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Title: MBR TECHNOLOGY FOR WASTEWATER RECLAMATION IN RURAL AREAS

Author: M. Vanossi, F. Durante and D. Setti

Year: 2009

Publisher: European Water Resources Association (EWRA)

Description:

Membrane bioreactors (MBR) with submerged membrane modules have set the standard for the next generation of biological wastewater treatment plants as they offer two main advantages; a significantly improved effluent quality and a substantially smaller footprint. Besides the huge application in industrial wastewater treatment there are many municipal applications where MBR technology is being implemented. An example is the Bega Valley Sewerage Program (BWSP) in Australia which includes state-of-the-art MBR plants. Bega Valley is located on the southeastern coastline of New South Wales (about 450 km south of Sydney). It includes the towns of Cobargo, Wolumla, Kalaru and Candelo. The capacity of the valley’s wastewater treatment systems was being stretched by urban growth and by seasonal population increases during the holiday period. Some unsewered villages in the valley were at risk for environmental and public health issues caused by discharge from septic tanks. In order to maintain Australia’s Environment Protection Authority compliance and to enhance environmental outcomes, the Bega Valley Shire Council developed the Bega Valley Sewerage Program, which includes the installation of new pressurized sewage collection systems coupled with membrane bioreactor (MBR) treatment plants in the towns of Cobargo, Wolumla, Kalaru and Candelo. Each plant has a footprint of approximately 20 x 15 meters. The Cobargo MBR plant was commissioned in July 2006. The remaining three plants followed in 2007. The entire program is designed to keep capital and operating costs at a minimum and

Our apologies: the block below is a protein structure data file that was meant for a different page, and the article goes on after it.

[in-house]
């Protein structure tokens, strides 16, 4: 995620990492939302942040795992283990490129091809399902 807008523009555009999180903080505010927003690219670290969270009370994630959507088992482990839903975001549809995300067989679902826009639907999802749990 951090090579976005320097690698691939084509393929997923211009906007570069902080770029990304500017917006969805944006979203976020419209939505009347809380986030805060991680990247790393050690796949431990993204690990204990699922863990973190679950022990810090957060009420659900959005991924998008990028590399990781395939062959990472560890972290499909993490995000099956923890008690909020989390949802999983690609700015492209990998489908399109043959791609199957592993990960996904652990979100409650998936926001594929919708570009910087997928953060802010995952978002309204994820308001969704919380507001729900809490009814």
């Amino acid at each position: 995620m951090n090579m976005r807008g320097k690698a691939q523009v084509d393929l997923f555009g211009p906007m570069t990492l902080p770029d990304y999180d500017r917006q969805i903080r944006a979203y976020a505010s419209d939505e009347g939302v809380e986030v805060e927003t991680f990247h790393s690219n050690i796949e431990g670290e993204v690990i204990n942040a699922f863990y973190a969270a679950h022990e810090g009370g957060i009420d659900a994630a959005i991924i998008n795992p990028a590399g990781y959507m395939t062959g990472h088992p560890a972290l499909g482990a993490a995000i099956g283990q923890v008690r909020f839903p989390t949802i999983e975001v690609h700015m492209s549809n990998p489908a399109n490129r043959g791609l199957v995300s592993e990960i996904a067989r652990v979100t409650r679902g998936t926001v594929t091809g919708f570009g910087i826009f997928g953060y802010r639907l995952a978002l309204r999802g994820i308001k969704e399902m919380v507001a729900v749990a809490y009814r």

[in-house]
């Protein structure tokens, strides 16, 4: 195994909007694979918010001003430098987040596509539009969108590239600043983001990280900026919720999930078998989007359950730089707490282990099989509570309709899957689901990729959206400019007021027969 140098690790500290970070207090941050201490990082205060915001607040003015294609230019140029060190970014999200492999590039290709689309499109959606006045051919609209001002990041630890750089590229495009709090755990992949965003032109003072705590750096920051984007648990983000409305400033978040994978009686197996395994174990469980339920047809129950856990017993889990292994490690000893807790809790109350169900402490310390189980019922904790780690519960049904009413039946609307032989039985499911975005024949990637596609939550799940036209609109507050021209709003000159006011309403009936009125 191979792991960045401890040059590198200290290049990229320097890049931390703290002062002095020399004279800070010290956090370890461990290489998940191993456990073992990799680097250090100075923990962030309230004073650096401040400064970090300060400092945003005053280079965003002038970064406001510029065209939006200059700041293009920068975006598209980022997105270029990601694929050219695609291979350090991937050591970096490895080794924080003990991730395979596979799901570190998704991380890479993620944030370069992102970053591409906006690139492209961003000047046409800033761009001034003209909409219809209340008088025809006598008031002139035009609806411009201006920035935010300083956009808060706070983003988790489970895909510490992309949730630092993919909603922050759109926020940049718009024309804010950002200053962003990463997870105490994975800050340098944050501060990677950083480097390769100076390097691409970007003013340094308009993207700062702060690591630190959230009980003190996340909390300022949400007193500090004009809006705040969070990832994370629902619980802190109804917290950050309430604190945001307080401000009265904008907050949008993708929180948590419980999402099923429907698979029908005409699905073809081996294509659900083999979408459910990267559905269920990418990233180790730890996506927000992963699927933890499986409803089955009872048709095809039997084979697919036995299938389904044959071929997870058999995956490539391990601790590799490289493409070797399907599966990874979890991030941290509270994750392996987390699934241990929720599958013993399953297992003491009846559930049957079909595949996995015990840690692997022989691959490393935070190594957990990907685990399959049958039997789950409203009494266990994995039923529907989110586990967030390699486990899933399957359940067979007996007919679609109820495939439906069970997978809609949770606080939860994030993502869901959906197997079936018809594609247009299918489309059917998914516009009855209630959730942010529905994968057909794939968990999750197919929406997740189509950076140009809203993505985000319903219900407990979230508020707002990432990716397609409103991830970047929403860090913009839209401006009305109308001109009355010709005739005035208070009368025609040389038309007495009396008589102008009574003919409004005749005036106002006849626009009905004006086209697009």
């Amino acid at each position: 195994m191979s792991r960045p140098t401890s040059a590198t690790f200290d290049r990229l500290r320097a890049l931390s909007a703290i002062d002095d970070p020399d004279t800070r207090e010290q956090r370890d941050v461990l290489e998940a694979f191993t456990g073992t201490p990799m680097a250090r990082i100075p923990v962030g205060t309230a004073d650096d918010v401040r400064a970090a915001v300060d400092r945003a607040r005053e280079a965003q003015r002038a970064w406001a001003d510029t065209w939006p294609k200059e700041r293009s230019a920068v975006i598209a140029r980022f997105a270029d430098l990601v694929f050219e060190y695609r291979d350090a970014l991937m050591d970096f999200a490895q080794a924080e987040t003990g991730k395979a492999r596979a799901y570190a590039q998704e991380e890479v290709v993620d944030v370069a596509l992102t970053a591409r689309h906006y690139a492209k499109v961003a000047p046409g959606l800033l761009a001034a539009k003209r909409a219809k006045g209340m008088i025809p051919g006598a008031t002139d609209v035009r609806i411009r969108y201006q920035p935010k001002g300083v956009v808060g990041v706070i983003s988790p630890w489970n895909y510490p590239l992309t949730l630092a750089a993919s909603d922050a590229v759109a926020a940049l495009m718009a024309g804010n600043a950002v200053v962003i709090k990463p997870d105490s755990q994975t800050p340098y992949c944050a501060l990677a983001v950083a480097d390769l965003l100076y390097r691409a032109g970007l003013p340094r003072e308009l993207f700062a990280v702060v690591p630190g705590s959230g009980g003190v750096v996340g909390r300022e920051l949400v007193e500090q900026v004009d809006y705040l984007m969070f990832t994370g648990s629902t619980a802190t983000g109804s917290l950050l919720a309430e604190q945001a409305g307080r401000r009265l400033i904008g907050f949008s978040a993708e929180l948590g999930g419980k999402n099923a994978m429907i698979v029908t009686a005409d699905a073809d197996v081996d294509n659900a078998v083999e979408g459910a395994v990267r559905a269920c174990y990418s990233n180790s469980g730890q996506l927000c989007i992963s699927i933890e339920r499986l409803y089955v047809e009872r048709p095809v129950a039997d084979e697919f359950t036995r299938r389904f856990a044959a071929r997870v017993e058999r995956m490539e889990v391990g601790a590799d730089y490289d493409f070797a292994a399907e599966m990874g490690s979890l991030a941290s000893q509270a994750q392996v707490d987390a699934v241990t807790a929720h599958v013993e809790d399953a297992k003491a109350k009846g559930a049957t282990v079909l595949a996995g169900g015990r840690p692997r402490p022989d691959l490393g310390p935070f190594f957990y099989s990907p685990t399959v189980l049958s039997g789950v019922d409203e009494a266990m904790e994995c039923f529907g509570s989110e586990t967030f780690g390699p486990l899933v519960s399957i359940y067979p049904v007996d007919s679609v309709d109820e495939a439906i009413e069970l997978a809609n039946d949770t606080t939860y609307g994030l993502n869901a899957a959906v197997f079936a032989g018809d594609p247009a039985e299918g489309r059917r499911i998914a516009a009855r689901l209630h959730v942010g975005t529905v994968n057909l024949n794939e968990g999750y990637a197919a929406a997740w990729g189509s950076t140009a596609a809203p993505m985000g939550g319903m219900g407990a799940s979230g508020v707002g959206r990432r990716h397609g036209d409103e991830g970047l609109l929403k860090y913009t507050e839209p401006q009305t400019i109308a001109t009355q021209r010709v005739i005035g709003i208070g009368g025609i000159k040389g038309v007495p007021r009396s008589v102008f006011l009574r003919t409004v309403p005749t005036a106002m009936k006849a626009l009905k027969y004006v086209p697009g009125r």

to produce a very high quality effluent for reuse. Reclaimed water from the MBR plants will be used in an irrigation scheme on public facilities such as the Cobargo Showground, Wolumla Recreation Reserve, Candelo Showground and the Sapphire Coast Turf Club, replacing potable water as the primary source. In future, reclaimed water may also be used for toilet flushing and to provide a vehicle wash down facility. This paper describes the design features of the four MBR plants as well as commissioning and operating results; furthermore, it explains how this design can be implemented in other rural areas around the world.